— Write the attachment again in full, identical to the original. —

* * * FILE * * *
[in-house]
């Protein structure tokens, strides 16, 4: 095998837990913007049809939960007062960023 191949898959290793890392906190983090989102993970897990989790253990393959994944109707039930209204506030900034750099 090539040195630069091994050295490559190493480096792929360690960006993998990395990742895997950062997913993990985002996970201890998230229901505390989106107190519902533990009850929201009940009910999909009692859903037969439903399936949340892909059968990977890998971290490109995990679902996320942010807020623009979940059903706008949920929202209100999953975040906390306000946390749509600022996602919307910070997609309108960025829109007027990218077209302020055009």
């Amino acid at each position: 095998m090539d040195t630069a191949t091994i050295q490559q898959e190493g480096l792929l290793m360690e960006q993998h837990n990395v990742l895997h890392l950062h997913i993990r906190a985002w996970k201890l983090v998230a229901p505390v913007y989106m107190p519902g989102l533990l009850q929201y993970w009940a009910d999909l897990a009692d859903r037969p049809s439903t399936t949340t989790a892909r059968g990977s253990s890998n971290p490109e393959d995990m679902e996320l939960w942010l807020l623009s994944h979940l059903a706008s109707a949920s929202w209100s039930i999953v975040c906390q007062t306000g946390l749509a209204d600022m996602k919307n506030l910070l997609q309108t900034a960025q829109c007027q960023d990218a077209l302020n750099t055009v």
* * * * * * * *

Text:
[in-house]
């Protein structure tokens, strides 16, 4: 095998837990913007049809939960007062960023 191949898959290793890392906190983090989102993970897990989790253990393959994944109707039930209204506030900034750099 090539040195630069091994050295490559190493480096792929360690960006993998990395990742895997950062997913993990985002996970201890998230229901505390989106107190519902533990009850929201009940009910999909009692859903037969439903399936949340892909059968990977890998971290490109995990679902996320942010807020623009979940059903706008949920929202209100999953975040906390306000946390749509600022996602919307910070997609309108960025829109007027990218077209302020055009």
């Amino acid at each position: 095998m090539d040195t630069a191949t091994i050295q490559q898959e190493g480096l792929l290793m360690e960006q993998h837990n990395v990742l895997h890392l950062h997913i993990r906190a985002w996970k201890l983090v998230a229901p505390v913007y989106m107190p519902g989102l533990l009850q929201y993970w009940a009910d999909l897990a009692d859903r037969p049809s439903t399936t949340t989790a892909r059968g990977s253990s890998n971290p490109e393959d995990m679902e996320l939960w942010l807020l623009s994944h979940l059903a706008s109707a949920s929202w209100s039930i999953v975040c906390q007062t306000g946390l749509a209204d600022m996602k919307n506030l910070l997609q309108t900034a960025q829109c007027q960023d990218a077209l302020n750099t055009v």